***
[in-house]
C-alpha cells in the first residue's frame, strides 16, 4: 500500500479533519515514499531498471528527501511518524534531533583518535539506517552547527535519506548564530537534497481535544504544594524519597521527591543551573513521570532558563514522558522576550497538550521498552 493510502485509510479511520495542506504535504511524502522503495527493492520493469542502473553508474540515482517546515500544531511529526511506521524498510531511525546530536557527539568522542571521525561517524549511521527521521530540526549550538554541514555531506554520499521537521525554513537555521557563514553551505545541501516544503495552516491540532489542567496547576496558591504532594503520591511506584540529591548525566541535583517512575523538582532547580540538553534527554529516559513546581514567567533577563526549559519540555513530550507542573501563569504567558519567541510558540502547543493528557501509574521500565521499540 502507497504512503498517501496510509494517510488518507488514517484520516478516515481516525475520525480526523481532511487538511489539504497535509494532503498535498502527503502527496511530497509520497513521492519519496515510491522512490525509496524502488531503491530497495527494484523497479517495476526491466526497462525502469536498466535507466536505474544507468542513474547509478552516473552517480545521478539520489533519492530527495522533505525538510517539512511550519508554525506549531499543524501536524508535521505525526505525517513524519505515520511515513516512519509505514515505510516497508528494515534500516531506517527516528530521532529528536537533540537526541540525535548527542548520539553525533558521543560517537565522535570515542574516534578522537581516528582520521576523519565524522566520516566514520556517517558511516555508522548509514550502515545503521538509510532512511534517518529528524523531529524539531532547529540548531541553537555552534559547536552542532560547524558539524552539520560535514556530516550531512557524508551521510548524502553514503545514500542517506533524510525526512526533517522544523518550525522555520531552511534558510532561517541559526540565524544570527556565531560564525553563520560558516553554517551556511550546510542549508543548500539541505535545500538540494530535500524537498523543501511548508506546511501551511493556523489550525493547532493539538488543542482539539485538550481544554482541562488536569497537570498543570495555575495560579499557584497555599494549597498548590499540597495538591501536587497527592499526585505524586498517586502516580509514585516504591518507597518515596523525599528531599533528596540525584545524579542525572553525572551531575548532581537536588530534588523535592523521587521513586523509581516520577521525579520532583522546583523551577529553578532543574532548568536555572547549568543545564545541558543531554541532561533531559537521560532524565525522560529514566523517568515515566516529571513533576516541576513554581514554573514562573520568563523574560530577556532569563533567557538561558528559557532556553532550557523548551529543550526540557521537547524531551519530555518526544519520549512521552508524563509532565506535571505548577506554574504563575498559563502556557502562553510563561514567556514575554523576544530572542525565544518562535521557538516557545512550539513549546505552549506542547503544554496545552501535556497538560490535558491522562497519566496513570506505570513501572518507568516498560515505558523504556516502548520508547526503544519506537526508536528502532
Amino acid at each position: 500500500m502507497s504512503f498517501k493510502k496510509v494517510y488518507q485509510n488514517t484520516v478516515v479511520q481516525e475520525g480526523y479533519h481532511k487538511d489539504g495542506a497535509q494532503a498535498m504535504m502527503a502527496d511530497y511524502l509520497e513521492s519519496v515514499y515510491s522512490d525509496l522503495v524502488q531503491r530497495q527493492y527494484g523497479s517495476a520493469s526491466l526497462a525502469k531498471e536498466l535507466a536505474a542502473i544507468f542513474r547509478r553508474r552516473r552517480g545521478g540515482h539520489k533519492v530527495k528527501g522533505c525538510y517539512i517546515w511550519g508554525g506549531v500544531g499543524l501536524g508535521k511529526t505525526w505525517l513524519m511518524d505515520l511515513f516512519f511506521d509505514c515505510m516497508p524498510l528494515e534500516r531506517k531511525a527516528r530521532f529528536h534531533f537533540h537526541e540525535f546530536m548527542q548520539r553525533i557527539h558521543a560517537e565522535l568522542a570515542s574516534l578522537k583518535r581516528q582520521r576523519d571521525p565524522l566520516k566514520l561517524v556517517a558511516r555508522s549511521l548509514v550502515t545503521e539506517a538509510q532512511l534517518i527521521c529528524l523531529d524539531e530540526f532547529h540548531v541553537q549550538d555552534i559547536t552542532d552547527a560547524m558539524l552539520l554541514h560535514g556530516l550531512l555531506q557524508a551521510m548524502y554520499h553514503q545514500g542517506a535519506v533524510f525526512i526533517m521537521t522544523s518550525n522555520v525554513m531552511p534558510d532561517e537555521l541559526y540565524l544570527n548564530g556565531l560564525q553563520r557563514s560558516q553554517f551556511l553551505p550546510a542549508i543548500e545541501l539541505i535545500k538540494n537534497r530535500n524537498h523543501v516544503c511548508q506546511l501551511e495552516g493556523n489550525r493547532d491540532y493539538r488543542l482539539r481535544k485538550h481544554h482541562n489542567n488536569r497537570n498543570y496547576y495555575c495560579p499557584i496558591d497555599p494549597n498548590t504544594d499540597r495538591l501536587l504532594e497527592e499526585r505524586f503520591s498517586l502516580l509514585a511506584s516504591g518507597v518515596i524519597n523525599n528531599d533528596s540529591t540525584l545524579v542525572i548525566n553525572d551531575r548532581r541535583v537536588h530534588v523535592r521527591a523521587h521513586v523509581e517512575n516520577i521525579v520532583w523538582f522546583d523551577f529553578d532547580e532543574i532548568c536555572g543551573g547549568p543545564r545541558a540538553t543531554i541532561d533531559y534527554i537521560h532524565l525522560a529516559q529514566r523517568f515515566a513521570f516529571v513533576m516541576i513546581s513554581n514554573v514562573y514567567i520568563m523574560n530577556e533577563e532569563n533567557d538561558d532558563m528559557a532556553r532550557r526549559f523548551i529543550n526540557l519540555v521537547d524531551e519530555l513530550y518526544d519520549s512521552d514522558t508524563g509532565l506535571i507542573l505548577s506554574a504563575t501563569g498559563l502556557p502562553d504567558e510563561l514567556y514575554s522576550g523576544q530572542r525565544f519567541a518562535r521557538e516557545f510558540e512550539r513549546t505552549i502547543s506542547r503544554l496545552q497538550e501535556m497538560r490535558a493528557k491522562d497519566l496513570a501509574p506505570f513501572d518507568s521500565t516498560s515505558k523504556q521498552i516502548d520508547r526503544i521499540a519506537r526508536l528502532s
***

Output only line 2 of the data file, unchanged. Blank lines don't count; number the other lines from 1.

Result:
C-alpha cells in the first residue's frame, strides 16, 4: 500500500479533519515514499531498471528527501511518524534531533583518535539506517552547527535519506548564530537534497481535544504544594524519597521527591543551573513521570532558563514522558522576550497538550521498552 493510502485509510479511520495542506504535504511524502522503495527493492520493469542502473553508474540515482517546515500544531511529526511506521524498510531511525546530536557527539568522542571521525561517524549511521527521521530540526549550538554541514555531506554520499521537521525554513537555521557563514553551505545541501516544503495552516491540532489542567496547576496558591504532594503520591511506584540529591548525566541535583517512575523538582532547580540538553534527554529516559513546581514567567533577563526549559519540555513530550507542573501563569504567558519567541510558540502547543493528557501509574521500565521499540 502507497504512503498517501496510509494517510488518507488514517484520516478516515481516525475520525480526523481532511487538511489539504497535509494532503498535498502527503502527496511530497509520497513521492519519496515510491522512490525509496524502488531503491530497495527494484523497479517495476526491466526497462525502469536498466535507466536505474544507468542513474547509478552516473552517480545521478539520489533519492530527495522533505525538510517539512511550519508554525506549531499543524501536524508535521505525526505525517513524519505515520511515513516512519509505514515505510516497508528494515534500516531506517527516528530521532529528536537533540537526541540525535548527542548520539553525533558521543560517537565522535570515542574516534578522537581516528582520521576523519565524522566520516566514520556517517558511516555508522548509514550502515545503521538509510532512511534517518529528524523531529524539531532547529540548531541553537555552534559547536552542532560547524558539524552539520560535514556530516550531512557524508551521510548524502553514503545514500542517506533524510525526512526533517522544523518550525522555520531552511534558510532561517541559526540565524544570527556565531560564525553563520560558516553554517551556511550546510542549508543548500539541505535545500538540494530535500524537498523543501511548508506546511501551511493556523489550525493547532493539538488543542482539539485538550481544554482541562488536569497537570498543570495555575495560579499557584497555599494549597498548590499540597495538591501536587497527592499526585505524586498517586502516580509514585516504591518507597518515596523525599528531599533528596540525584545524579542525572553525572551531575548532581537536588530534588523535592523521587521513586523509581516520577521525579520532583522546583523551577529553578532543574532548568536555572547549568543545564545541558543531554541532561533531559537521560532524565525522560529514566523517568515515566516529571513533576516541576513554581514554573514562573520568563523574560530577556532569563533567557538561558528559557532556553532550557523548551529543550526540557521537547524531551519530555518526544519520549512521552508524563509532565506535571505548577506554574504563575498559563502556557502562553510563561514567556514575554523576544530572542525565544518562535521557538516557545512550539513549546505552549506542547503544554496545552501535556497538560490535558491522562497519566496513570506505570513501572518507568516498560515505558523504556516502548520508547526503544519506537526508536528502532